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G. E. Birchfield
and
T. S. Murty

Abstract

A numerical model of time-dependent wind-driven currents in Lakes Michigan and Huron is investigated. The dynamical model is for a homogeneous lake involving only vertical turbulent mixing. After reduction from 3 to 2 space dimensions the equations are mapped onto a plane in which the irregular basin is transformed into a series of connected rectangles; the equations are then written in finite-difference form for an equally spaced grid mesh on the new plane. Two numerical integrations are made. Comparison of the rate of generation of longshore transport between the model and observations is made; also comparison of the free modes of the model with observed and calculated oscillations of water level are made. The results indicate a feasible model for numerical integration over an irregular region involving a wide range of scales of motion.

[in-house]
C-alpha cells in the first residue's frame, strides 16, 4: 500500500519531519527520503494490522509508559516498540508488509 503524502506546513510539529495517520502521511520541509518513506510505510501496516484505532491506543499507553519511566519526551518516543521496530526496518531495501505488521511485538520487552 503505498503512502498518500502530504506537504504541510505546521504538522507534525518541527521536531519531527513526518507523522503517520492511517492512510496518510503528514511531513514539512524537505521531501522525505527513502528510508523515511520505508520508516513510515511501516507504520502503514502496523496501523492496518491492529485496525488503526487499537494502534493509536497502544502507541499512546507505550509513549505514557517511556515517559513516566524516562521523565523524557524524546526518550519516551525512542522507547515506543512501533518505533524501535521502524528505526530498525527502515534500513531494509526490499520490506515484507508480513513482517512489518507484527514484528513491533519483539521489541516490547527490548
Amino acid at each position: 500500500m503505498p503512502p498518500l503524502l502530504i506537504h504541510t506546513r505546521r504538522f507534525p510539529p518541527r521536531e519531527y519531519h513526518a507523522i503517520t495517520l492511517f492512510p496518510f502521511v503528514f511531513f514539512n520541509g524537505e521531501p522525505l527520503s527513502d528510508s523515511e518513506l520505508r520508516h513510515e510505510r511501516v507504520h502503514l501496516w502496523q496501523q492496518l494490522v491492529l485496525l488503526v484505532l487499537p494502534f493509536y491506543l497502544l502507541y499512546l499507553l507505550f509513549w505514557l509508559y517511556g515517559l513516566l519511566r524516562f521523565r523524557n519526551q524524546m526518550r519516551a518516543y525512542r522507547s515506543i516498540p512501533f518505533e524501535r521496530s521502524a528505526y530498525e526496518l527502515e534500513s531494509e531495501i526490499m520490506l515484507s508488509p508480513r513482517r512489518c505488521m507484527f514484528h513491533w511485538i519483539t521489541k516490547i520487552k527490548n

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T. S. Murty
,
G. A. McBean
, and
B. McKee

Abstract

Data on explosively developing extratropical cyclones over the northeast portion of the Pacific Ocean have been compiled. A climatology of those events which deepened by 1 Bergeron (24 mb day−1 deepening at 60°N) or more is discussed. The maximum number of events occurred in October and the minimum number in August. The initial positions of such storms was most frequently in the area between 40 to 50°N and 140 to 170°W.

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Y. Sadhuram
,
T. V. Ramana Murthy
,
Y. V. B. Sarma
, and
V. S. N. Murty
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AIRS

Improving Weather Forecasting and Providing New Data on Greenhouse Gases

MOUSTAFA T. CHAHINE
,
THOMAS S. PAGANO
,
HARTMUT H. AUMANN
,
ROBERT ATLAS
,
CHRISTOPHER BARNET
,
JOHN BLAISDELL
,
LUKE CHEN
,
MURTY DIVAKARLA
,
ERIC J. FETZER
,
MITCH GOLDBERG
,
CATHERINE GAUTIER
,
STEPHANIE GRANGER
,
SCOTT HANNON
,
FREDRICK W. IRION
,
RAMESH KAKAR
,
EUGENIA KALNAY
,
BJORN H. LAMBRIGTSEN
,
SUNG-YUNG LEE
,
JOHN Le MARSHALL
,